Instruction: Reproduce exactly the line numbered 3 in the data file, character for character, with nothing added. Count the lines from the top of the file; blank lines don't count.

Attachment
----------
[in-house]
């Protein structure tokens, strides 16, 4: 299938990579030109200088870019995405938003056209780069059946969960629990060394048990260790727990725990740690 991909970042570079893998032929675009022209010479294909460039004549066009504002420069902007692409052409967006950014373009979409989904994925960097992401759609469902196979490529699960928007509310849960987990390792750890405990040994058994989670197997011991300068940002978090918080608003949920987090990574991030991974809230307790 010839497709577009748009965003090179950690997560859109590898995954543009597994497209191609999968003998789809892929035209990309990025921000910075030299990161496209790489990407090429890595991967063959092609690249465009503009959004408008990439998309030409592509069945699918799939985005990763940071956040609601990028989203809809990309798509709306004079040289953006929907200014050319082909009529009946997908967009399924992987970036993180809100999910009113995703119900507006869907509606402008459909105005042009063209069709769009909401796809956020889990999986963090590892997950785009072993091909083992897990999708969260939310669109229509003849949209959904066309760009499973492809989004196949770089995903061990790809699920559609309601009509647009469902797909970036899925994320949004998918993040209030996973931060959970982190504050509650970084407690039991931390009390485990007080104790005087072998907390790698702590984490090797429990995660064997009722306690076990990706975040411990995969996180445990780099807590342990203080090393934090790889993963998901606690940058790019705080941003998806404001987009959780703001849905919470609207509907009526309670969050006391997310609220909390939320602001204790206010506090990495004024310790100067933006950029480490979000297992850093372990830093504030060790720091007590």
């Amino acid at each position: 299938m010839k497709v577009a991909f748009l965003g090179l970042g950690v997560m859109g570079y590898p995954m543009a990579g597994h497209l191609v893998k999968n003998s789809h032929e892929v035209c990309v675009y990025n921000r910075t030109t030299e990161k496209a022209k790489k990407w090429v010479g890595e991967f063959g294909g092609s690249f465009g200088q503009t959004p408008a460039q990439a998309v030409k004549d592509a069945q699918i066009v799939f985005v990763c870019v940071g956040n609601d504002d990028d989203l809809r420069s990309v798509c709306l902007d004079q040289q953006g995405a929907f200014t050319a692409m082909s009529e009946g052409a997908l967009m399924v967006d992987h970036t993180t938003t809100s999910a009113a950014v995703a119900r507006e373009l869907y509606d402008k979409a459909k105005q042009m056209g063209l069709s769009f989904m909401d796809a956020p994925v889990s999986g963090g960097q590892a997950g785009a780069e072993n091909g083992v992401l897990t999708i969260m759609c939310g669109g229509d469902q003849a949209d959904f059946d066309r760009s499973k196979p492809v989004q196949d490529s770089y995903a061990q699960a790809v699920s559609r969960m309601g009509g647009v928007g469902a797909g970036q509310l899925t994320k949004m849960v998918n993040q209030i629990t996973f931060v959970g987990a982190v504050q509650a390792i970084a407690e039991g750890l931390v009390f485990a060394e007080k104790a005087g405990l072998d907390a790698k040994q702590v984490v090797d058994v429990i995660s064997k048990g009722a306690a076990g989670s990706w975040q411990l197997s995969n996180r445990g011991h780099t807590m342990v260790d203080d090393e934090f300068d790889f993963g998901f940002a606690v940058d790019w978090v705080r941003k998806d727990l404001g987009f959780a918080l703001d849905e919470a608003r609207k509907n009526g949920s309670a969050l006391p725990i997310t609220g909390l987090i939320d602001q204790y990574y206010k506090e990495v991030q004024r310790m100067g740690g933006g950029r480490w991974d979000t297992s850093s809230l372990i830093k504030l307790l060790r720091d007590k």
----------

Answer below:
């Amino acid at each position: 299938m010839k497709v577009a991909f748009l965003g090179l970042g950690v997560m859109g570079y590898p995954m543009a990579g597994h497209l191609v893998k999968n003998s789809h032929e892929v035209c990309v675009y990025n921000r910075t030109t030299e990161k496209a022209k790489k990407w090429v010479g890595e991967f063959g294909g092609s690249f465009g200088q503009t959004p408008a460039q990439a998309v030409k004549d592509a069945q699918i066009v799939f985005v990763c870019v940071g956040n609601d504002d990028d989203l809809r420069s990309v798509c709306l902007d004079q040289q953006g995405a929907f200014t050319a692409m082909s009529e009946g052409a997908l967009m399924v967006d992987h970036t993180t938003t809100s999910a009113a950014v995703a119900r507006e373009l869907y509606d402008k979409a459909k105005q042009m056209g063209l069709s769009f989904m909401d796809a956020p994925v889990s999986g963090g960097q590892a997950g785009a780069e072993n091909g083992v992401l897990t999708i969260m759609c939310g669109g229509d469902q003849a949209d959904f059946d066309r760009s499973k196979p492809v989004q196949d490529s770089y995903a061990q699960a790809v699920s559609r969960m309601g009509g647009v928007g469902a797909g970036q509310l899925t994320k949004m849960v998918n993040q209030i629990t996973f931060v959970g987990a982190v504050q509650a390792i970084a407690e039991g750890l931390v009390f485990a060394e007080k104790a005087g405990l072998d907390a790698k040994q702590v984490v090797d058994v429990i995660s064997k048990g009722a306690a076990g989670s990706w975040q411990l197997s995969n996180r445990g011991h780099t807590m342990v260790d203080d090393e934090f300068d790889f993963g998901f940002a606690v940058d790019w978090v705080r941003k998806d727990l404001g987009f959780a918080l703001d849905e919470a608003r609207k509907n009526g949920s309670a969050l006391p725990i997310t609220g909390l987090i939320d602001q204790y990574y206010k506090e990495v991030q004024r310790m100067g740690g933006g950029r480490w991974d979000t297992s850093s809230l372990i830093k504030l307790l060790r720091d007590k």